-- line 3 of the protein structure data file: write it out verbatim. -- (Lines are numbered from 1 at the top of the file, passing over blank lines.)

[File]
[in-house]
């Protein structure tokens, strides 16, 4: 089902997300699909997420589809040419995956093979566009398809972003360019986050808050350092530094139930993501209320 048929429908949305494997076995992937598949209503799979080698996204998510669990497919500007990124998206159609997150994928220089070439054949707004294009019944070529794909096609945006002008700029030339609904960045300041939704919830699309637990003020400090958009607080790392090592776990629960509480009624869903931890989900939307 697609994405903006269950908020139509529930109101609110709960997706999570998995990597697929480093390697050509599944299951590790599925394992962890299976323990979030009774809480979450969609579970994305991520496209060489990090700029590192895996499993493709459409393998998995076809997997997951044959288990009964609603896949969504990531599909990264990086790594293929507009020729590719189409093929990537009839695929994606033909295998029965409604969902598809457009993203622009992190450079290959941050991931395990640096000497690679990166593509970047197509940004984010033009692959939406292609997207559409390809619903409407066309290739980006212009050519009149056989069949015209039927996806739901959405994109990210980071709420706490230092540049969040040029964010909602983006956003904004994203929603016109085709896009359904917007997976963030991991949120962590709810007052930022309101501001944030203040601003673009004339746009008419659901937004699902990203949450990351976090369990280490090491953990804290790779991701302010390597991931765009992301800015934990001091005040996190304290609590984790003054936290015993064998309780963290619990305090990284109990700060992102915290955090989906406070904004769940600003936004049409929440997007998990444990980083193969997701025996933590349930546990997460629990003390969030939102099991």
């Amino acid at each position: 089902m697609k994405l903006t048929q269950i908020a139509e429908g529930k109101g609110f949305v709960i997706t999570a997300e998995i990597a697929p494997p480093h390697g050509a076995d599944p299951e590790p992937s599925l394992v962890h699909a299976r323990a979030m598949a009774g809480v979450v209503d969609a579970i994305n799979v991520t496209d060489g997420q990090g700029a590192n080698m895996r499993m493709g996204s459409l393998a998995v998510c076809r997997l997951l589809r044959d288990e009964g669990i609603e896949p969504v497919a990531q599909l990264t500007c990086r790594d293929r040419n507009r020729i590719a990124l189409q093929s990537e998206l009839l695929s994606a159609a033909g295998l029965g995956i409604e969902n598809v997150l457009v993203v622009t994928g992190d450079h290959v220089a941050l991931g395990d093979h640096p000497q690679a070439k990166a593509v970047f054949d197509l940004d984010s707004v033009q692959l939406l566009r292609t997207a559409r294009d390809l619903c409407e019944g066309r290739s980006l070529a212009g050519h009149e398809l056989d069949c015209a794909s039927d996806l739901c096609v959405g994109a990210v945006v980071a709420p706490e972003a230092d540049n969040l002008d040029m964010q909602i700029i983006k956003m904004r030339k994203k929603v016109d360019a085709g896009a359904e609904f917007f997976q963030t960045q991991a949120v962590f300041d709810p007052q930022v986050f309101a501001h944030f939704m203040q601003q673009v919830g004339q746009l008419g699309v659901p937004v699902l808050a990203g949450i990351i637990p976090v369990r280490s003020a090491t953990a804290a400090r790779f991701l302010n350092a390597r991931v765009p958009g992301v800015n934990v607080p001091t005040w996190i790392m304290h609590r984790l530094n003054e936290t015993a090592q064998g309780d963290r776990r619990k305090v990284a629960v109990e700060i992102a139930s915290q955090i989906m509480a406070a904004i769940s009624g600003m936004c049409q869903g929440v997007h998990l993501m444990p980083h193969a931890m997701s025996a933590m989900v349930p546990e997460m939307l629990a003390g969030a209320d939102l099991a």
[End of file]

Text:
């Amino acid at each position: 089902m697609k994405l903006t048929q269950i908020a139509e429908g529930k109101g609110f949305v709960i997706t999570a997300e998995i990597a697929p494997p480093h390697g050509a076995d599944p299951e590790p992937s599925l394992v962890h699909a299976r323990a979030m598949a009774g809480v979450v209503d969609a579970i994305n799979v991520t496209d060489g997420q990090g700029a590192n080698m895996r499993m493709g996204s459409l393998a998995v998510c076809r997997l997951l589809r044959d288990e009964g669990i609603e896949p969504v497919a990531q599909l990264t500007c990086r790594d293929r040419n507009r020729i590719a990124l189409q093929s990537e998206l009839l695929s994606a159609a033909g295998l029965g995956i409604e969902n598809v997150l457009v993203v622009t994928g992190d450079h290959v220089a941050l991931g395990d093979h640096p000497q690679a070439k990166a593509v970047f054949d197509l940004d984010s707004v033009q692959l939406l566009r292609t997207a559409r294009d390809l619903c409407e019944g066309r290739s980006l070529a212009g050519h009149e398809l056989d069949c015209a794909s039927d996806l739901c096609v959405g994109a990210v945006v980071a709420p706490e972003a230092d540049n969040l002008d040029m964010q909602i700029i983006k956003m904004r030339k994203k929603v016109d360019a085709g896009a359904e609904f917007f997976q963030t960045q991991a949120v962590f300041d709810p007052q930022v986050f309101a501001h944030f939704m203040q601003q673009v919830g004339q746009l008419g699309v659901p937004v699902l808050a990203g949450i990351i637990p976090v369990r280490s003020a090491t953990a804290a400090r790779f991701l302010n350092a390597r991931v765009p958009g992301v800015n934990v607080p001091t005040w996190i790392m304290h609590r984790l530094n003054e936290t015993a090592q064998g309780d963290r776990r619990k305090v990284a629960v109990e700060i992102a139930s915290q955090i989906m509480a406070a904004i769940s009624g600003m936004c049409q869903g929440v997007h998990l993501m444990p980083h193969a931890m997701s025996a933590m989900v349930p546990e997460m939307l629990a003390g969030a209320d939102l099991a």